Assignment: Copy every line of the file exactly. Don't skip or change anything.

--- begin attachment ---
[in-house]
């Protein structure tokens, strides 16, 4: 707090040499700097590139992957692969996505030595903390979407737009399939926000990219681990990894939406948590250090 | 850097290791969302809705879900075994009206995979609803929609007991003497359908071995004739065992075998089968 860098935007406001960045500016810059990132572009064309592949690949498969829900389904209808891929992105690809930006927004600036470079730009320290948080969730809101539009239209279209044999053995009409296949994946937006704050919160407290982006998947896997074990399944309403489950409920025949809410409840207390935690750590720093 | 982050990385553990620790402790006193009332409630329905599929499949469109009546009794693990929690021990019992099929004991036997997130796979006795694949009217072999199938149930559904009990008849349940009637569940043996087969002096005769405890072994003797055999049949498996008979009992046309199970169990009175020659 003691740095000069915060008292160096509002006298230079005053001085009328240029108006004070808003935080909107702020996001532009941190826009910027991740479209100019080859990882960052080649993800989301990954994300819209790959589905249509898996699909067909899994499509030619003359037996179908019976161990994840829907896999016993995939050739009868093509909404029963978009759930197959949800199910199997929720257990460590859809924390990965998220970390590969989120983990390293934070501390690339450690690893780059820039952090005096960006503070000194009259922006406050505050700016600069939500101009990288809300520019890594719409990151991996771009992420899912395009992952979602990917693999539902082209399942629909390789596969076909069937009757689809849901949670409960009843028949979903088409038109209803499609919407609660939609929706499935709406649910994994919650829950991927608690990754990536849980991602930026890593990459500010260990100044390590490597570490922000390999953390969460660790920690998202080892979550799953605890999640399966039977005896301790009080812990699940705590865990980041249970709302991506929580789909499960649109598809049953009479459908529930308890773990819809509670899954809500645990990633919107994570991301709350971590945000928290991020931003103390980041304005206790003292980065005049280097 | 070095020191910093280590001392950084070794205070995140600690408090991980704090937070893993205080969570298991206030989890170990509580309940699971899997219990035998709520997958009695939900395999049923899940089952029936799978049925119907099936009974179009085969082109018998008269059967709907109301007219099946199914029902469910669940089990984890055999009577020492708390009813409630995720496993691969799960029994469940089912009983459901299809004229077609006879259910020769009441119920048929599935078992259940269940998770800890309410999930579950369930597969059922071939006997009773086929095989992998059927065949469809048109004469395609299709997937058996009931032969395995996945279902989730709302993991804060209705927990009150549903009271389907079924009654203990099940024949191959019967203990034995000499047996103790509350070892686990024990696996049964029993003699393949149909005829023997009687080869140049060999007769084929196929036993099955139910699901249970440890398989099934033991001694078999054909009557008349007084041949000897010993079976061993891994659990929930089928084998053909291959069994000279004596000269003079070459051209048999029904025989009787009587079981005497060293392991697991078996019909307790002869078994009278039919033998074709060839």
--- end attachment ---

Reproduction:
[in-house]
């Protein structure tokens, strides 16, 4: 707090040499700097590139992957692969996505030595903390979407737009399939926000990219681990990894939406948590250090 | 850097290791969302809705879900075994009206995979609803929609007991003497359908071995004739065992075998089968 860098935007406001960045500016810059990132572009064309592949690949498969829900389904209808891929992105690809930006927004600036470079730009320290948080969730809101539009239209279209044999053995009409296949994946937006704050919160407290982006998947896997074990399944309403489950409920025949809410409840207390935690750590720093 | 982050990385553990620790402790006193009332409630329905599929499949469109009546009794693990929690021990019992099929004991036997997130796979006795694949009217072999199938149930559904009990008849349940009637569940043996087969002096005769405890072994003797055999049949498996008979009992046309199970169990009175020659 003691740095000069915060008292160096509002006298230079005053001085009328240029108006004070808003935080909107702020996001532009941190826009910027991740479209100019080859990882960052080649993800989301990954994300819209790959589905249509898996699909067909899994499509030619003359037996179908019976161990994840829907896999016993995939050739009868093509909404029963978009759930197959949800199910199997929720257990460590859809924390990965998220970390590969989120983990390293934070501390690339450690690893780059820039952090005096960006503070000194009259922006406050505050700016600069939500101009990288809300520019890594719409990151991996771009992420899912395009992952979602990917693999539902082209399942629909390789596969076909069937009757689809849901949670409960009843028949979903088409038109209803499609919407609660939609929706499935709406649910994994919650829950991927608690990754990536849980991602930026890593990459500010260990100044390590490597570490922000390999953390969460660790920690998202080892979550799953605890999640399966039977005896301790009080812990699940705590865990980041249970709302991506929580789909499960649109598809049953009479459908529930308890773990819809509670899954809500645990990633919107994570991301709350971590945000928290991020931003103390980041304005206790003292980065005049280097 | 070095020191910093280590001392950084070794205070995140600690408090991980704090937070893993205080969570298991206030989890170990509580309940699971899997219990035998709520997958009695939900395999049923899940089952029936799978049925119907099936009974179009085969082109018998008269059967709907109301007219099946199914029902469910669940089990984890055999009577020492708390009813409630995720496993691969799960029994469940089912009983459901299809004229077609006879259910020769009441119920048929599935078992259940269940998770800890309410999930579950369930597969059922071939006997009773086929095989992998059927065949469809048109004469395609299709997937058996009931032969395995996945279902989730709302993991804060209705927990009150549903009271389907079924009654203990099940024949191959019967203990034995000499047996103790509350070892686990024990696996049964029993003699393949149909005829023997009687080869140049060999007769084929196929036993099955139910699901249970440890398989099934033991001694078999054909009557008349007084041949000897010993079976061993891994659990929930089928084998053909291959069994000279004596000269003079070459051209048999029904025989009787009587079981005497060293392991697991078996019909307790002869078994009278039919033998074709060839």